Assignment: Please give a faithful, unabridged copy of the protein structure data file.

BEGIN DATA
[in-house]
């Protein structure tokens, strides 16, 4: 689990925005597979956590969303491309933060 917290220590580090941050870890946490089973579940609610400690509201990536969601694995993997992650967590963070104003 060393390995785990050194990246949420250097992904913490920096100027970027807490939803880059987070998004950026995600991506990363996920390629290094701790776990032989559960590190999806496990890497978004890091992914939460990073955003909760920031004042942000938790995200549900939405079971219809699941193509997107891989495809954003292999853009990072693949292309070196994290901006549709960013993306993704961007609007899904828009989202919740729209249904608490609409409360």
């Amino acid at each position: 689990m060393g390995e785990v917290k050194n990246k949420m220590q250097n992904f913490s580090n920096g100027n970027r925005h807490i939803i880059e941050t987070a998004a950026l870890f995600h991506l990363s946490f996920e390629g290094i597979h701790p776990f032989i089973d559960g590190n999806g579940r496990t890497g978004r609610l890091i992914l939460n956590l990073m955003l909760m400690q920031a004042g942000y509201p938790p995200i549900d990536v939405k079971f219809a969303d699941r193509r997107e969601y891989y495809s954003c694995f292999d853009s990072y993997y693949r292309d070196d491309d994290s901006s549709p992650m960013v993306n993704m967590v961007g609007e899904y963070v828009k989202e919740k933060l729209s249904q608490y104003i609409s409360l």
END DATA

[in-house]
């Protein structure tokens, strides 16, 4: 689990925005597979956590969303491309933060 917290220590580090941050870890946490089973579940609610400690509201990536969601694995993997992650967590963070104003 060393390995785990050194990246949420250097992904913490920096100027970027807490939803880059987070998004950026995600991506990363996920390629290094701790776990032989559960590190999806496990890497978004890091992914939460990073955003909760920031004042942000938790995200549900939405079971219809699941193509997107891989495809954003292999853009990072693949292309070196994290901006549709960013993306993704961007609007899904828009989202919740729209249904608490609409409360």
């Amino acid at each position: 689990m060393g390995e785990v917290k050194n990246k949420m220590q250097n992904f913490s580090n920096g100027n970027r925005h807490i939803i880059e941050t987070a998004a950026l870890f995600h991506l990363s946490f996920e390629g290094i597979h701790p776990f032989i089973d559960g590190n999806g579940r496990t890497g978004r609610l890091i992914l939460n956590l990073m955003l909760m400690q920031a004042g942000y509201p938790p995200i549900d990536v939405k079971f219809a969303d699941r193509r997107e969601y891989y495809s954003c694995f292999d853009s990072y993997y693949r292309d070196d491309d994290s901006s549709p992650m960013v993306n993704m967590v961007g609007e899904y963070v828009k989202e919740k933060l729209s249904q608490y104003i609409s409360l």